suzeorman

Why now’s the time for women

In part 2 of our exclusive with Suze Orman, she tells us how a sluggish global economy presents an opportunity for women to thrive like never before.

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If Suze Orman were down to her last $1000, she’d give some of it away to charity and the rest she’d put to work trying to make the best of a bad situation.

The personal finance superstar and multi-million dollar media personality believes that it’s often having to dig deep when the chips are down that can be a woman’s greatest strength, especially when economic conditions are weak, like they are now.

“Now this is going to be one of the strangest things I have ever said,  but one way I have noticed that women take charge financially and become as money strong as they are capable of becoming, is when they have to rise to the financial struggles that a slow economy presents,” she told Financy.

“This is because a woman will do anything and everything to make sure her family is financially okay.  So she will dig deep and even amaze herself as to how truly financially capable she is.

“What is miraculous about the work ethic of many women, especially if they have a family, is women will work three or four jobs, it doesn’t matter if they only get to sleep two hours a night to make sure that their family is okay.”

Orman is a highly successful business woman, who has made her fortune advising people on what they should do with their money through her books, presentations and television shows.

“When it comes to investing you have to invest in what you understand and what makes you feel powerful, she said, adding that if she were down to her last $1000 and was able to pay her bills then she would invest in an exchange traded fund that pay healthy dividends.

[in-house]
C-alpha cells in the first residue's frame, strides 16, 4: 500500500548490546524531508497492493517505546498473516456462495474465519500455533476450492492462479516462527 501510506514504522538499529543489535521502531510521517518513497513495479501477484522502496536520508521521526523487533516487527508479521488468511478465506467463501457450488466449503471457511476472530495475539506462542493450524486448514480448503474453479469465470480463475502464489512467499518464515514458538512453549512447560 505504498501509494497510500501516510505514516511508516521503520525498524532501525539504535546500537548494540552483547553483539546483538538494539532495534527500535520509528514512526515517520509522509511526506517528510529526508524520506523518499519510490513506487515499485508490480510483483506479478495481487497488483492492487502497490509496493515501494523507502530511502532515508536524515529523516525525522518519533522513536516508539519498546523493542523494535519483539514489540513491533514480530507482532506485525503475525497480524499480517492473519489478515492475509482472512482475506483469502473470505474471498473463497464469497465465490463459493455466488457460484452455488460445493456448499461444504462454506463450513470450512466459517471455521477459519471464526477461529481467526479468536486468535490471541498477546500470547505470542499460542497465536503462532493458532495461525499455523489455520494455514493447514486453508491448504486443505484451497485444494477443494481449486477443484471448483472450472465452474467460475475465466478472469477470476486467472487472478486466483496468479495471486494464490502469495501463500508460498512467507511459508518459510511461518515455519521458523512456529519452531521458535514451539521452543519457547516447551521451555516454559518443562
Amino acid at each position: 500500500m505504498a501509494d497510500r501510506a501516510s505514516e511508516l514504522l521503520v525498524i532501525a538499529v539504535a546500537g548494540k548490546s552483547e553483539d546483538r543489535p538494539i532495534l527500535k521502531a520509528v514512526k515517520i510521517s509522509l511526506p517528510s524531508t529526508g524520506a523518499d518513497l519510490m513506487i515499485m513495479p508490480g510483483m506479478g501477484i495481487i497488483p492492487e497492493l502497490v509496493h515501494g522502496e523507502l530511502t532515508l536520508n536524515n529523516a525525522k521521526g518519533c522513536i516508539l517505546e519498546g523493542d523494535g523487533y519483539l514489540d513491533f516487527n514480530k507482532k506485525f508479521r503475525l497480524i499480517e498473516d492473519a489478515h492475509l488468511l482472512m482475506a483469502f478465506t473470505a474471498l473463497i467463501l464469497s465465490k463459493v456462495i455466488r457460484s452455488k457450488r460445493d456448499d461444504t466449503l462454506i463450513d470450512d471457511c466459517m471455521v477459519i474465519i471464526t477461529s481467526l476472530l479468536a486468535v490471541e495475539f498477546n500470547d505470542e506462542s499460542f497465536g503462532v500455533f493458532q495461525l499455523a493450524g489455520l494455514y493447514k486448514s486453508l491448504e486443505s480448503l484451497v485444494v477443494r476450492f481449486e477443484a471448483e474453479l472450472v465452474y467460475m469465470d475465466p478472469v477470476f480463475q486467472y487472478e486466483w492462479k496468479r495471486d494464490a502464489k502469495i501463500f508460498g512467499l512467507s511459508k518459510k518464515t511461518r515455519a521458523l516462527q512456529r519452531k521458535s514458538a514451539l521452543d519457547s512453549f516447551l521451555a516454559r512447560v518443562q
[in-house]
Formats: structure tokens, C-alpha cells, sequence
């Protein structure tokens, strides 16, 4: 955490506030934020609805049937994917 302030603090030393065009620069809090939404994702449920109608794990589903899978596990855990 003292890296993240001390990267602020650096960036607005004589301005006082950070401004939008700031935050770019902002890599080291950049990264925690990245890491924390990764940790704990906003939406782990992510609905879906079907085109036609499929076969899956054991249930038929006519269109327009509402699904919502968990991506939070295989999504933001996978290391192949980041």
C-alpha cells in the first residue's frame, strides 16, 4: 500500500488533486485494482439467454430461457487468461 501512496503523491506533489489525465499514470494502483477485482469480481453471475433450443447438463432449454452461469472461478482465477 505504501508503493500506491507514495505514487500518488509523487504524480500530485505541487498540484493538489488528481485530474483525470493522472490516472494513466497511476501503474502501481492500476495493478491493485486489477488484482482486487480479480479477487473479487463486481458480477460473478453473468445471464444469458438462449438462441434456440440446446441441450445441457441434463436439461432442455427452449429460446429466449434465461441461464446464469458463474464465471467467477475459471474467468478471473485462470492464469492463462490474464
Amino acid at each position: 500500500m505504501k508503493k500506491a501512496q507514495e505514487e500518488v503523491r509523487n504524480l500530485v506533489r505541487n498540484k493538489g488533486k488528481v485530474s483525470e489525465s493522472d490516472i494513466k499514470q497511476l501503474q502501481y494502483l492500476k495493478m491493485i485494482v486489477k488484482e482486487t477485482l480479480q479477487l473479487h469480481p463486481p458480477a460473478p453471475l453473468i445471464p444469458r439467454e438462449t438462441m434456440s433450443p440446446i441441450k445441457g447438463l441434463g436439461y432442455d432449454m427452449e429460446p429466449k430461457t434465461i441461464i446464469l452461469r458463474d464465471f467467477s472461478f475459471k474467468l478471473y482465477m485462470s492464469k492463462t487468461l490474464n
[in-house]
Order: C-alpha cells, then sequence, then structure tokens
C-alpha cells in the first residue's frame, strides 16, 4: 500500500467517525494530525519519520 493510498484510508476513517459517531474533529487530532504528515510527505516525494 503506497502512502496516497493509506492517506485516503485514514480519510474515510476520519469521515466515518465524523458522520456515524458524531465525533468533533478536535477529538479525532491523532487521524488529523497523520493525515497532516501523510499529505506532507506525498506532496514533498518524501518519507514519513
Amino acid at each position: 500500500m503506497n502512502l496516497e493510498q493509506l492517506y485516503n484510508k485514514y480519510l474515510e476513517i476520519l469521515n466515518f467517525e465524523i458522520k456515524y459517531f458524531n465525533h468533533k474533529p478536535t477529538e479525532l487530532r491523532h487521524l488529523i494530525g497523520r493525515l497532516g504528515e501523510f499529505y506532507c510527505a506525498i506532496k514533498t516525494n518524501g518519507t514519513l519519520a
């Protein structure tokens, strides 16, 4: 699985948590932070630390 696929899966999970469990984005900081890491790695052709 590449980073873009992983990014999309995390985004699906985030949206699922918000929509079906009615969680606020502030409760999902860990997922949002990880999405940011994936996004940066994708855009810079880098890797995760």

These days, 95 per cent of her portfolio is invested conservatively in municipal bonds, and a small and substantial amount is in about 50 individual stocks, including speculative companies.

An even smaller amount is in property after she sold a handful of homes after the financial crisis.

While she doesn’t foresee another property market crash, she says global economic growth will remain sluggish for some time yet – which is in line with expectations from the International Monetary Fund.

But she also believes that a slow growth economy presents an opportunity for women to work harder and to be greater working role models to their children.

“I’m 65 and even though my Mamma always had to work, none of my friend’s mothers ever had to work,” she said, adding that many men deserved a shout-out for their support to women and being more willing to swap roles away from being the traditional breadwinner and wanting to spend more time as stay-at-home Dads.

During the 2008 financial crisis, Orman said that she witnessed many women, particularly single mums who were so fearful of the uncertainty in the economy that they jumped at taking on all sorts of jobs from bartending to waitressing just to keep money coming in.

Whereas she said many hardworking men who lost high paying jobs during the crisis, took longer to find work because they were so shattered and thought the economy would bounce back, but it just didn’t.

“What I had noticed is that men that had jobs of $210,000 a year refused to go back to work if all they could get was a job paying $80,000 a year.

“It wasn’t until they lost their homes that the men were forced to go back to work and become drivers and things like that. But for the longest time they refused to settle for less to get money coming in.”

She added that in a previous high growth economic environments there have been less opportunities.

“When business is great, businesses will do everything possible to cut back so that they have more on their balance sheet for the hard times.

“Obviously in a higher growth environment, one would think that would give women more of an opportunity to get a job and pay them more. But I don’t think it works that way. When you look at how wages haven’t really increased all that much at all for all these years.”

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